The 338 known species of hummingbirds, about 50 live in Costa Rica. The smallest hummingbird in Costa Rica (the Hummingbird scintillant masculine) weighs only two grams. The largest (violet brewing) weighs an average of 11.5 grams.

9. Residents in Costa Rica are called Ticos and Ticas. The Costa Ricans refer colloquially to themselves as the Ticos (masculine) and Ticas (feminine). This is due to its practice of adding the diminutive suffix “tico” at the end of most of the words. For example, a little, the diminutive is a little bit (a little), but the Costa Ricans rather say a poquitico.

10. The Tico and Tica couples use a sweet expression of affection.
Costa Ricans use the term “Media Naranja” your significant other.

11. Most of Costa Rica’s radio stations play the country’s national anthem at 7:00 am.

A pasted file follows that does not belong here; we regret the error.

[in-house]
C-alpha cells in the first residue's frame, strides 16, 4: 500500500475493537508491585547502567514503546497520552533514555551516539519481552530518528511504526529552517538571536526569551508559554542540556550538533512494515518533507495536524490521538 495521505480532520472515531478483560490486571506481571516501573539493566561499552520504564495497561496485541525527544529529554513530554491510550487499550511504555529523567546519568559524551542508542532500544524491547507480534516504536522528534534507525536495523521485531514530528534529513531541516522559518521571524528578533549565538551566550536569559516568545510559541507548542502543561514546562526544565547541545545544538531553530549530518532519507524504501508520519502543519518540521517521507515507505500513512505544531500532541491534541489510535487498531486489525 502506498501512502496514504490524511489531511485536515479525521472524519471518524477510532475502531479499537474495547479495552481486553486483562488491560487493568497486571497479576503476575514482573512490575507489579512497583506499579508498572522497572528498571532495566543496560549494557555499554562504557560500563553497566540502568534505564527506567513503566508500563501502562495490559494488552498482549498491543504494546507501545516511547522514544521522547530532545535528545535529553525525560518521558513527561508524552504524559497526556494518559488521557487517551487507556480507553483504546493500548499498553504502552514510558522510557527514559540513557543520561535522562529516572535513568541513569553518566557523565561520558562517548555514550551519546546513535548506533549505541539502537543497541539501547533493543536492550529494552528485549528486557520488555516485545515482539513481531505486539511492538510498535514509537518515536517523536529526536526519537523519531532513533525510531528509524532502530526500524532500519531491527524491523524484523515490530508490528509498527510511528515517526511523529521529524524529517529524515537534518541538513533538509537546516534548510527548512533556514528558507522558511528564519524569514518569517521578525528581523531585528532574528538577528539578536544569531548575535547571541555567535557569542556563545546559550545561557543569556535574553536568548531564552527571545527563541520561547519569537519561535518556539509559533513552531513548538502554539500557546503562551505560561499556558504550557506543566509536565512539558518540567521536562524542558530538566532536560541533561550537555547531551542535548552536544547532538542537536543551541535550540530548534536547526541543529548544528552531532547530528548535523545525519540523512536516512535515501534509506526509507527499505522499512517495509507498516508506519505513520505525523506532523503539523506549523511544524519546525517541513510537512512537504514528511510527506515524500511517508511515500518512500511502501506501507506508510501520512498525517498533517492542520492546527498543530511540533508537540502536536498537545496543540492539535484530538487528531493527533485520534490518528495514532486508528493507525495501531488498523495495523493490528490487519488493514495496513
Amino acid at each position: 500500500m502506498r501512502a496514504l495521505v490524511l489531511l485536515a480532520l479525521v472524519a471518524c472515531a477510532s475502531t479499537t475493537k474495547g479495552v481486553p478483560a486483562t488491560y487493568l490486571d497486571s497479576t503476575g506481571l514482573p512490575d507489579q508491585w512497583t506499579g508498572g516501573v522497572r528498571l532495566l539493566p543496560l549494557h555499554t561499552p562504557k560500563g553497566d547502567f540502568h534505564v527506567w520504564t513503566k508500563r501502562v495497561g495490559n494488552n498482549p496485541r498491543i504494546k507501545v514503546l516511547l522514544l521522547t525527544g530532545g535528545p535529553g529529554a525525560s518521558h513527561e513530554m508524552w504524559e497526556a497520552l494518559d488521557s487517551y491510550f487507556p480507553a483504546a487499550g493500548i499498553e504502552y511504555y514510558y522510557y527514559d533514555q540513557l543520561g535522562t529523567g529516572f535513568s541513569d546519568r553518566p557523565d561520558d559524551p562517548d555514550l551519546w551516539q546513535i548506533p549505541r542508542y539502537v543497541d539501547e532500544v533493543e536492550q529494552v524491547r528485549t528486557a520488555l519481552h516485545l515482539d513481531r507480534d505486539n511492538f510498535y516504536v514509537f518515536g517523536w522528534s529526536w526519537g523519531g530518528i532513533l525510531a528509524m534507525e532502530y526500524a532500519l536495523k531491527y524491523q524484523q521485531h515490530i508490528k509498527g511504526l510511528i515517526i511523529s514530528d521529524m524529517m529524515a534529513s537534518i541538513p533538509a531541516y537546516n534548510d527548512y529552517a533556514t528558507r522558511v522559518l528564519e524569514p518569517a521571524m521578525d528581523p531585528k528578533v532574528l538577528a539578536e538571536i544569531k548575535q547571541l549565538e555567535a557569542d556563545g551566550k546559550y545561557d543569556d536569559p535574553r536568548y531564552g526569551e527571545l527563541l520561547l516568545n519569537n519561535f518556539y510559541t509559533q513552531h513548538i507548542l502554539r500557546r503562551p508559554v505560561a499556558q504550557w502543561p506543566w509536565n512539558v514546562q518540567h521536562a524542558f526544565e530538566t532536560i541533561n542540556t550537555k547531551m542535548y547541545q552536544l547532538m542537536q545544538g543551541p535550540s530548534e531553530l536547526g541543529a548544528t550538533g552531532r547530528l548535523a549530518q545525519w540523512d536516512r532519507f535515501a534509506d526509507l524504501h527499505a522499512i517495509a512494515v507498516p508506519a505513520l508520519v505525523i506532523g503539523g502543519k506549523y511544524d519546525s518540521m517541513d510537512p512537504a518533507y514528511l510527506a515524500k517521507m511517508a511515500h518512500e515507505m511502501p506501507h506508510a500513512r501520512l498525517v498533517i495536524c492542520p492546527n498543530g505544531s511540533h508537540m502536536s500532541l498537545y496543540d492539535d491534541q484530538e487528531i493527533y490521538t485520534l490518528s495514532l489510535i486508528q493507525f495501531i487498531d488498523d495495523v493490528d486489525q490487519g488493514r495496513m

The national anthem unofficially called “Noble Patria, Tu Hermosa Bandera” was first heard in 1852 to receive diplomatic representatives from the United States and the United Kingdom. The song, with music by Manuel María Gutiérrez and written by José María Zeledon in 1903, was officially named the National anthem of Costa Rica in 1949.

12. Costa Rica did not use street signs until the year 2012.
While a GPS would show you the names of the streets, in Costa Rica locals use landmarks to give directions. To get to the National Theatre of San Jose, for example, you would take “left, turn 100 (meters) south of Banco Popular.” While San Jose residents used street and number names until the 20th century, the practice fell after a population boom in the years 1950 and 60. In 2012, the city undertook a project of US $1 million to re-introduce signs on the streets and a more regulated postal system.

Pura Vida
Pura Vida

13. Costa Rica lives by Pure life.
Costa Ricans often greet each other and say goodbye by saying “Pura Vida”. But pure life, is more than a way of talking about Costa Ricans, is a state of mind. Costa Ricans take every opportunity to live life to the fullest.

14. Costa Rica occupies the first place in the Happy Planet Index.